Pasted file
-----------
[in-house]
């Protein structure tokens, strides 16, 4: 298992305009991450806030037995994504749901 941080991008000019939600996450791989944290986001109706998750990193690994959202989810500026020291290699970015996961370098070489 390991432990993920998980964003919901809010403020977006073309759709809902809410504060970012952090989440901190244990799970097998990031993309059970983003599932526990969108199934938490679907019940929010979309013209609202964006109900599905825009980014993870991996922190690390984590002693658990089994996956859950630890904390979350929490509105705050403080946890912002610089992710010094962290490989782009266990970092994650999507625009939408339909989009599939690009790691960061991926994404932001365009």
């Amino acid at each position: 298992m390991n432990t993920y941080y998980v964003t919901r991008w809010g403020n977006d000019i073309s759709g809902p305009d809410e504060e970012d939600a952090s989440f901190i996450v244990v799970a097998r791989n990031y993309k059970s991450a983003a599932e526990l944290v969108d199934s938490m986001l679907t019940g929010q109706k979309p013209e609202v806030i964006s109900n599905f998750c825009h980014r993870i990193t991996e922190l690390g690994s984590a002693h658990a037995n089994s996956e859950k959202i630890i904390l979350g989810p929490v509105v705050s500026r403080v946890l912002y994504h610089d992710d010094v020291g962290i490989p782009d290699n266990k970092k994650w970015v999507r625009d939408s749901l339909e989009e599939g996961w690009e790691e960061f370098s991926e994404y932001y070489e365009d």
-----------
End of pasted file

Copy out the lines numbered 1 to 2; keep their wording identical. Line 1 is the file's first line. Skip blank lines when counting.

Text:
[in-house]
């Protein structure tokens, strides 16, 4: 298992305009991450806030037995994504749901 941080991008000019939600996450791989944290986001109706998750990193690994959202989810500026020291290699970015996961370098070489 390991432990993920998980964003919901809010403020977006073309759709809902809410504060970012952090989440901190244990799970097998990031993309059970983003599932526990969108199934938490679907019940929010979309013209609202964006109900599905825009980014993870991996922190690390984590002693658990089994996956859950630890904390979350929490509105705050403080946890912002610089992710010094962290490989782009266990970092994650999507625009939408339909989009599939690009790691960061991926994404932001365009």